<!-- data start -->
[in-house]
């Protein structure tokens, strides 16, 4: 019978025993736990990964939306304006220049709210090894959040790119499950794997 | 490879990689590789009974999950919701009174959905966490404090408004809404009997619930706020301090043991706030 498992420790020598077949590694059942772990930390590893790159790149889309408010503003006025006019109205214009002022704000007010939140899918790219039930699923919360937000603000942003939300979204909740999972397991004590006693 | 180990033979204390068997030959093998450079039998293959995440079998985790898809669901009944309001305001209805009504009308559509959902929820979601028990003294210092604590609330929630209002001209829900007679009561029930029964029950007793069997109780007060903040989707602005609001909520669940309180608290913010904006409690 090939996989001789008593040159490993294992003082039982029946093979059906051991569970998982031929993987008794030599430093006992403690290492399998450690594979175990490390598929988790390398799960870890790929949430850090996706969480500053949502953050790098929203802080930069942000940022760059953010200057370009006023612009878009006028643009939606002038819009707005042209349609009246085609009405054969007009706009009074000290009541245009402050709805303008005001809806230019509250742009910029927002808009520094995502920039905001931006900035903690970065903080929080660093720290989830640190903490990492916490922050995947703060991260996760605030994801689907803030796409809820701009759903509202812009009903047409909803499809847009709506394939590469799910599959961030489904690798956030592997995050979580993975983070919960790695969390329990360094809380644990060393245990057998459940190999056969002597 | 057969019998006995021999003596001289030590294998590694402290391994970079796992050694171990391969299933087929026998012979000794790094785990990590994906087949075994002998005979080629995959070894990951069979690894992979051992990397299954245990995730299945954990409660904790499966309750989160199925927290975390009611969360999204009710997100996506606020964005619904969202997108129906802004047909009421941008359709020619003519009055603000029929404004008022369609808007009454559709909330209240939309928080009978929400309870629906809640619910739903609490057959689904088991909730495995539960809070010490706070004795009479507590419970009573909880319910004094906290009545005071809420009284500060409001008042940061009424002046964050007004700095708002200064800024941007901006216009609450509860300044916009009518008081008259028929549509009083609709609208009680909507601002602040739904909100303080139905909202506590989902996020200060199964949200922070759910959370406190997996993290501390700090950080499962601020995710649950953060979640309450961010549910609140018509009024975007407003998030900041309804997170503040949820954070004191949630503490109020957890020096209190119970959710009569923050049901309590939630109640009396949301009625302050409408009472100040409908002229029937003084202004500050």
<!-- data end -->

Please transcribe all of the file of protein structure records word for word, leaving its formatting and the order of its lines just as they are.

[in-house]
């Protein structure tokens, strides 16, 4: 019978025993736990990964939306304006220049709210090894959040790119499950794997 | 490879990689590789009974999950919701009174959905966490404090408004809404009997619930706020301090043991706030 498992420790020598077949590694059942772990930390590893790159790149889309408010503003006025006019109205214009002022704000007010939140899918790219039930699923919360937000603000942003939300979204909740999972397991004590006693 | 180990033979204390068997030959093998450079039998293959995440079998985790898809669901009944309001305001209805009504009308559509959902929820979601028990003294210092604590609330929630209002001209829900007679009561029930029964029950007793069997109780007060903040989707602005609001909520669940309180608290913010904006409690 090939996989001789008593040159490993294992003082039982029946093979059906051991569970998982031929993987008794030599430093006992403690290492399998450690594979175990490390598929988790390398799960870890790929949430850090996706969480500053949502953050790098929203802080930069942000940022760059953010200057370009006023612009878009006028643009939606002038819009707005042209349609009246085609009405054969007009706009009074000290009541245009402050709805303008005001809806230019509250742009910029927002808009520094995502920039905001931006900035903690970065903080929080660093720290989830640190903490990492916490922050995947703060991260996760605030994801689907803030796409809820701009759903509202812009009903047409909803499809847009709506394939590469799910599959961030489904690798956030592997995050979580993975983070919960790695969390329990360094809380644990060393245990057998459940190999056969002597 | 057969019998006995021999003596001289030590294998590694402290391994970079796992050694171990391969299933087929026998012979000794790094785990990590994906087949075994002998005979080629995959070894990951069979690894992979051992990397299954245990995730299945954990409660904790499966309750989160199925927290975390009611969360999204009710997100996506606020964005619904969202997108129906802004047909009421941008359709020619003519009055603000029929404004008022369609808007009454559709909330209240939309928080009978929400309870629906809640619910739903609490057959689904088991909730495995539960809070010490706070004795009479507590419970009573909880319910004094906290009545005071809420009284500060409001008042940061009424002046964050007004700095708002200064800024941007901006216009609450509860300044916009009518008081008259028929549509009083609709609208009680909507601002602040739904909100303080139905909202506590989902996020200060199964949200922070759910959370406190997996993290501390700090950080499962601020995710649950953060979640309450961010549910609140018509009024975007407003998030900041309804997170503040949820954070004191949630503490109020957890020096209190119970959710009569923050049901309590939630109640009396949301009625302050409408009472100040409908002229029937003084202004500050």